In Switzerland, you don’t have complete freedom to decide who your assets will pass to after your death: articles 548 and onwards of the Code of Obligations (CO) set out your legal heirs in order of inheritance, as well as the minimum to which they are legally entitled regardless of your will and testament.
Your legal heirs are:
1. Your surviving spouse or civil partner;
2. Your children (including adopted and officially recognised children) or their descendants (first-degree relatives);
3. If you have no children, your parents or their descendants (second-degree relatives);
4. If your parents are no longer alive and have no living descendants, your grandparents or their descendants (third-degree relatives).
The order of inheritance is based on the degree of relation: second-degree relatives have a claim to your estate if you have no living first-degree relations; if you are survived by neither first- nor second-degree relatives or a spouse, your third-degree relatives are in line to inherit.
The degree of relation of your legal heirs also determines the statutory inheritance that they receive by default in the absence of a will if you are survived by your spouse/partner:
1. If you are survived by first-degree relatives, by default they share half of the inheritance evenly between them and your surviving spouse/partner receives the other half;
2. If you have no children or descendants but are survived by second-degree relatives, the latter share one quarter of the inheritance by default and your spouse/partner receives three-quarters;
3. If you have no living first- or second-degree relatives, your spouse/partner inherits the whole estate by default.
Within the line of legal heirs, some are “forced heirs”.
“Forced heirs” (héritiers réservataires)
This term refers to heirs who cannot be completely disinherited, even if you write a will leaving your entire estate to other people or entities. According to Swiss law, these heirs have a right to a certain amount of your estate regardless of your wishes. Their entitlement is referred to as their reserved portion or “réserve hériditaire”, and it is calculated as a fraction of the statutory inheritance that they would receive by default if you hadn’t left a will. Your forced heirs are:
1. Your surviving spouse or registered partner, whose reserved portion is half of their statutory inheritance;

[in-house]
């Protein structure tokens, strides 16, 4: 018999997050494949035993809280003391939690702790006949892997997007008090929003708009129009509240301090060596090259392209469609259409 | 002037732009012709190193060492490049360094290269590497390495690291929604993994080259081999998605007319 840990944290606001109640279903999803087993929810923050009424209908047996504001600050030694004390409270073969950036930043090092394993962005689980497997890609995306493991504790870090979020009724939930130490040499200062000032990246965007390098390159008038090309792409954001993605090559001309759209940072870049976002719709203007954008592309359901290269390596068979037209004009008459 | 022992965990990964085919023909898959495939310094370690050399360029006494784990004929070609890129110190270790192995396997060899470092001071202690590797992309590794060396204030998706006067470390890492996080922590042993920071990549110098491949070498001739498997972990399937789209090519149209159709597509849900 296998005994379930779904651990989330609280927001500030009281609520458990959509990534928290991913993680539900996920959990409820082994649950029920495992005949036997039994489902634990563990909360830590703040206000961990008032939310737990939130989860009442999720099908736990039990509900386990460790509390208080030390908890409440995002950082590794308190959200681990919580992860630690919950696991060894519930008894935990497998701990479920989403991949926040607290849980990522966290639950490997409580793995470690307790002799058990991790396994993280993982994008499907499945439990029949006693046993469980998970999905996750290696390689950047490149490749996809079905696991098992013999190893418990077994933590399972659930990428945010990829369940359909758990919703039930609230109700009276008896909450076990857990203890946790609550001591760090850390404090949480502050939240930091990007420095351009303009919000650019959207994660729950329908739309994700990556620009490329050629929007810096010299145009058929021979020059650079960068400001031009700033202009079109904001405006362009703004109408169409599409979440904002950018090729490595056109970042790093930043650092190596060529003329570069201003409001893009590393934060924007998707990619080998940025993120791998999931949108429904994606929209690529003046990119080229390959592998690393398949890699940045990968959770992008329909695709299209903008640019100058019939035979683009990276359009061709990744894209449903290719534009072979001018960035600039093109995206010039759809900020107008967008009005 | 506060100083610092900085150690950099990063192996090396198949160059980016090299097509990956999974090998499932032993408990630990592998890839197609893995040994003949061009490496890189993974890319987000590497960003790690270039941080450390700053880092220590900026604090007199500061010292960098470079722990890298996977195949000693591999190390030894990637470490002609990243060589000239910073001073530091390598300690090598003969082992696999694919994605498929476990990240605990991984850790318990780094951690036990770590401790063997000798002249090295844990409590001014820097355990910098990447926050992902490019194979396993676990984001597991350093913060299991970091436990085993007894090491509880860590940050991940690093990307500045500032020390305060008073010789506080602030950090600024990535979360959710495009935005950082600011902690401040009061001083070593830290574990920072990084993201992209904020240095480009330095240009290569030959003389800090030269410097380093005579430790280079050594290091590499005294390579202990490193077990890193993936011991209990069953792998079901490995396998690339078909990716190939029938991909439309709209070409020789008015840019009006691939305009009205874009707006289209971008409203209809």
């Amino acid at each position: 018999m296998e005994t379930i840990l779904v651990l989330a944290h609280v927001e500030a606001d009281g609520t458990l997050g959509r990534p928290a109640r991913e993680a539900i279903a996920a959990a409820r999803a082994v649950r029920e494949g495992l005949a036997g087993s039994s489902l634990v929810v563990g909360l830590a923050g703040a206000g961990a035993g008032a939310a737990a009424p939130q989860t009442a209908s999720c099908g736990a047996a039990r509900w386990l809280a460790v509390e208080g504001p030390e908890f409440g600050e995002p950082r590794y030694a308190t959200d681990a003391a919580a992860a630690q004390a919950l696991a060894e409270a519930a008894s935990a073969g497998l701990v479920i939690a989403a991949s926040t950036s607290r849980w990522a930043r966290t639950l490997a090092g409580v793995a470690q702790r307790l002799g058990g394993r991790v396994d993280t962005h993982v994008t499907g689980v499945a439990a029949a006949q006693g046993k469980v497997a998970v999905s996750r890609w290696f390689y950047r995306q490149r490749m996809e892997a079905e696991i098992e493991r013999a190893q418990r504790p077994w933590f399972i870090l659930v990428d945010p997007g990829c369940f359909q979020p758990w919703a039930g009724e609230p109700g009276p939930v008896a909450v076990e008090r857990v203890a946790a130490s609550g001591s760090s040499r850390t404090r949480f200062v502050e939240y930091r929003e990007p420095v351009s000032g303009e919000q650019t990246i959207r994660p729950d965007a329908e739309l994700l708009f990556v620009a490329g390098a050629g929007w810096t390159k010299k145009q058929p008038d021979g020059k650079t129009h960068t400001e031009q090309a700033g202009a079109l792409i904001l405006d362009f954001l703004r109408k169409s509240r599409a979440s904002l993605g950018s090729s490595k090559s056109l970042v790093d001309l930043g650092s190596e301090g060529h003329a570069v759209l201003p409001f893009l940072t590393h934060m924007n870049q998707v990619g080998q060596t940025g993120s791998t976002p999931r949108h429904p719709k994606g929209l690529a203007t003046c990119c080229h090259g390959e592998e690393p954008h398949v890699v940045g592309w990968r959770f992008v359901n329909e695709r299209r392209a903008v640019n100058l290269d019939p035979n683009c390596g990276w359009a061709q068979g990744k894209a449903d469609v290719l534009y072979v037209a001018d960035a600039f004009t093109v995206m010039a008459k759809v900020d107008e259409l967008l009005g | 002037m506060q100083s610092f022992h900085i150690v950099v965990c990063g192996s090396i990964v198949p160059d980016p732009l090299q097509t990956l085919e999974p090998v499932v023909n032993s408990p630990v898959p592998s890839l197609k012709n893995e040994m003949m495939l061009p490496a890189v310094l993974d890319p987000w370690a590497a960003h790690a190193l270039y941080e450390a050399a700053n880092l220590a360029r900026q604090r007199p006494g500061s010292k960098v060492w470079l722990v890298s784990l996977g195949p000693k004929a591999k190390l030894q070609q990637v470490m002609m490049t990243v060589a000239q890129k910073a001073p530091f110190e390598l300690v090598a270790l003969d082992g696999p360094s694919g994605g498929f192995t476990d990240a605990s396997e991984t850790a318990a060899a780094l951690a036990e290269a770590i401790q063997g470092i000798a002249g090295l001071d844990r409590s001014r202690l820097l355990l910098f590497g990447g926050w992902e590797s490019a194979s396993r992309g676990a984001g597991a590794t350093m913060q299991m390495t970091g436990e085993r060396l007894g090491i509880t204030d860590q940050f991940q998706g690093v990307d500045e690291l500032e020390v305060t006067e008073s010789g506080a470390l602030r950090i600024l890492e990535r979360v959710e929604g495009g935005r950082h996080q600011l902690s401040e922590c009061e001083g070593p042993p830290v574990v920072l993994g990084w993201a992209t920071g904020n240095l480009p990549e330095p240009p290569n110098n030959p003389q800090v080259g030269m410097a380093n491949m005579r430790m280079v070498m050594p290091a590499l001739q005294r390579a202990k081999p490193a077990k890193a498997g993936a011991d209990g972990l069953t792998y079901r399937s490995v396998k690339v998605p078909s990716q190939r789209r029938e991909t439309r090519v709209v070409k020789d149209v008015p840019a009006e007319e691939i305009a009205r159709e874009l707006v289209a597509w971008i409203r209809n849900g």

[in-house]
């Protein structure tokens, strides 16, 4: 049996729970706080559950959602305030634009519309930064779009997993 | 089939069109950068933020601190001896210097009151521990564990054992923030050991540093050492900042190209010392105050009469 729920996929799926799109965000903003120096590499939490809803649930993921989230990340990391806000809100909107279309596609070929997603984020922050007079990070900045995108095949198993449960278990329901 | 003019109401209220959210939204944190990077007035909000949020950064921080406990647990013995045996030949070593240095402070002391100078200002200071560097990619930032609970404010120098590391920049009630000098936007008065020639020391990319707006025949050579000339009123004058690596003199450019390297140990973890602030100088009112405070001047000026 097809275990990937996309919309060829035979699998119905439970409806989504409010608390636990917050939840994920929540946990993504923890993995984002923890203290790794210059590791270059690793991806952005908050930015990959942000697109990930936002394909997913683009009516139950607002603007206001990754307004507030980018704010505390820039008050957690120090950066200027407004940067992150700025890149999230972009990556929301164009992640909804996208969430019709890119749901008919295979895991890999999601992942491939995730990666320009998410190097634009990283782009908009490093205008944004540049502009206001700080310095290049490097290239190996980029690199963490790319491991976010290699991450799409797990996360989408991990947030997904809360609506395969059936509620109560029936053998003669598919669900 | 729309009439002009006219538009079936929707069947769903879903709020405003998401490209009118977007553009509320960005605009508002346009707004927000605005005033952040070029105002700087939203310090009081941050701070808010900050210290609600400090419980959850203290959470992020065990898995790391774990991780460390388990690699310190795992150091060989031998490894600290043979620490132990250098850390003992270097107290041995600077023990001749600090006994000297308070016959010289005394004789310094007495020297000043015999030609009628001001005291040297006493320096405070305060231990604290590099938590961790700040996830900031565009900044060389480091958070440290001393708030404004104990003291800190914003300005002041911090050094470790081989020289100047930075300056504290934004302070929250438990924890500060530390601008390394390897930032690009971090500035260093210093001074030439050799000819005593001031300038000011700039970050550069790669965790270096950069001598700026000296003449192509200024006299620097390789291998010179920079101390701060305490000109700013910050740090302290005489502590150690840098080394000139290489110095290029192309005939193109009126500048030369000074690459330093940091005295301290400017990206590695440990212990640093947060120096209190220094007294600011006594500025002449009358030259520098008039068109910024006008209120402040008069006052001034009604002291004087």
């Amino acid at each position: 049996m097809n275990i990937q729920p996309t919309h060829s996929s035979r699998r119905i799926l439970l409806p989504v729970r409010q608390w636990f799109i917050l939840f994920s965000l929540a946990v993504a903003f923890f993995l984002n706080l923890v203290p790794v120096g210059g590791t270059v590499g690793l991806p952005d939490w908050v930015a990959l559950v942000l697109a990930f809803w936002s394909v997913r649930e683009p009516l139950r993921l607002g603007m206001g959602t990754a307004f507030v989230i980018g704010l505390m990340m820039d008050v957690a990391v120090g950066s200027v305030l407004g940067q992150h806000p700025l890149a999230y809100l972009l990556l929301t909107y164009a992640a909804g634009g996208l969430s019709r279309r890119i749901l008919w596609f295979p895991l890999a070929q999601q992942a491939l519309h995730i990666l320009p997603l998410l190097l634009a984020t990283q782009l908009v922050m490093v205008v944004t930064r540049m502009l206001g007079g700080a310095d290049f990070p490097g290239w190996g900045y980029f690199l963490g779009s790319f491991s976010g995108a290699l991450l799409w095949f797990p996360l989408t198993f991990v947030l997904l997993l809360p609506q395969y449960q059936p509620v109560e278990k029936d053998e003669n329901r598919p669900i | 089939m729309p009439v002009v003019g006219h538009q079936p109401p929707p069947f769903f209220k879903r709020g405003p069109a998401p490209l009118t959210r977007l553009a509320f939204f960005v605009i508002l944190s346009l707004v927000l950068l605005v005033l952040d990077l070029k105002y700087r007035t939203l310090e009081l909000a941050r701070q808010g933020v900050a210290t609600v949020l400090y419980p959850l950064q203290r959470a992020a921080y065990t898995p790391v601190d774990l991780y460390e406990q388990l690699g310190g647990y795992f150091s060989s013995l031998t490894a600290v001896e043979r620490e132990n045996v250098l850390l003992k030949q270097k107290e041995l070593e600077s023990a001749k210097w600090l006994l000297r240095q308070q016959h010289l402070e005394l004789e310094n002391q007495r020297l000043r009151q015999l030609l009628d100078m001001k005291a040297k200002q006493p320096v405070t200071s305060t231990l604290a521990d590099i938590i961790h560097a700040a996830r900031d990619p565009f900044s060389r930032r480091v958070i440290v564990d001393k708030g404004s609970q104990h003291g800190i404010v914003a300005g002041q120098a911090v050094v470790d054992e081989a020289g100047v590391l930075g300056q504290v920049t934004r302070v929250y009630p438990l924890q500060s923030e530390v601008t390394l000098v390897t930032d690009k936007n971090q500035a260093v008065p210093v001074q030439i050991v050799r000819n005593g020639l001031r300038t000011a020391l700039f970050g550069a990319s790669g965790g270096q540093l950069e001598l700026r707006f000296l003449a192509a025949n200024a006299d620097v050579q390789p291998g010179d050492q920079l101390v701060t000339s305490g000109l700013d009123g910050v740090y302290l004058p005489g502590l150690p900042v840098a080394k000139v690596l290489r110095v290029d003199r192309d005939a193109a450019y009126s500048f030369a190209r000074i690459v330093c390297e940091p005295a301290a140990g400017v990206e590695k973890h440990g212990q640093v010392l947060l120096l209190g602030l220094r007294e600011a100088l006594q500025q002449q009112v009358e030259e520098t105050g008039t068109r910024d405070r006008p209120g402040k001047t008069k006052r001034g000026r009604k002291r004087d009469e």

2. Your children (or grandchildren or great-grandchildren), whose reserved portion is three quarters of their statutory inheritance;
3. If you have no children, your parents, whose reserved portion is half of their statutory inheritance.
Appointed heirs (héritiers institués)
This refers to beneficiaries whom you name in your will to receive part of your estate, within the limits of the disposable portion (i.e. what is left after the reserved portions mentioned above have been allocated). You can appoint any person or institution (legal entity) as an heir. It is also possible to name a legal heir as an appointed heir to receive more than they otherwise would.
Our top tip: if you want to leave some of your assets to people outside of your close family, think about the inheritance tax, which is higher the more distant the relation to you of your appointed heir.
If you have no legal heirs and haven’t appointed any, your estate will pass to the canton in which you were last resident, or the commune designated by the canton.
Example of how an inheritance is divided up
Imagine that you are survived by a spouse, two children and your parents, and you haven’t written a will. In this case, your estate would be divided up as follows by default:
- Your spouse inherits half of your estate, since it is shared with first-degree relatives (your children);
- Your children share the other half between them, so they each inherit one quarter of your estate;
- Because you have children, your parents don’t inherit anything.
However, if you left a will appointing other heirs, your spouse’s and children’s inheritances would be reduced to the reserved portion:
- Your spouse’s reserved portion is half of the statutory inheritance indicated above (half of your estate), making it no less than one quarter of your estate as a minimum;
- Each of your children is entitled to a reserved portion equal to three quarters of their statutory inheritance (one quarter), resulting in a minimum inheritance of three sixteenths of your estate;
- The reserved portions therefore total five eighths (5/8), leaving a disposable portion equal to three eighths (3/8) that can be left to your appointed heirs.
A surviving spouse or partner is the only legal heir not related to the deceased by blood. As indicated above, the inheritance to which they are entitled depends on your other surviving legal heirs. Your marital regime also plays a key role here, as the estate divided among your inheritors is what’s left of your assets after the marital regime has been settled.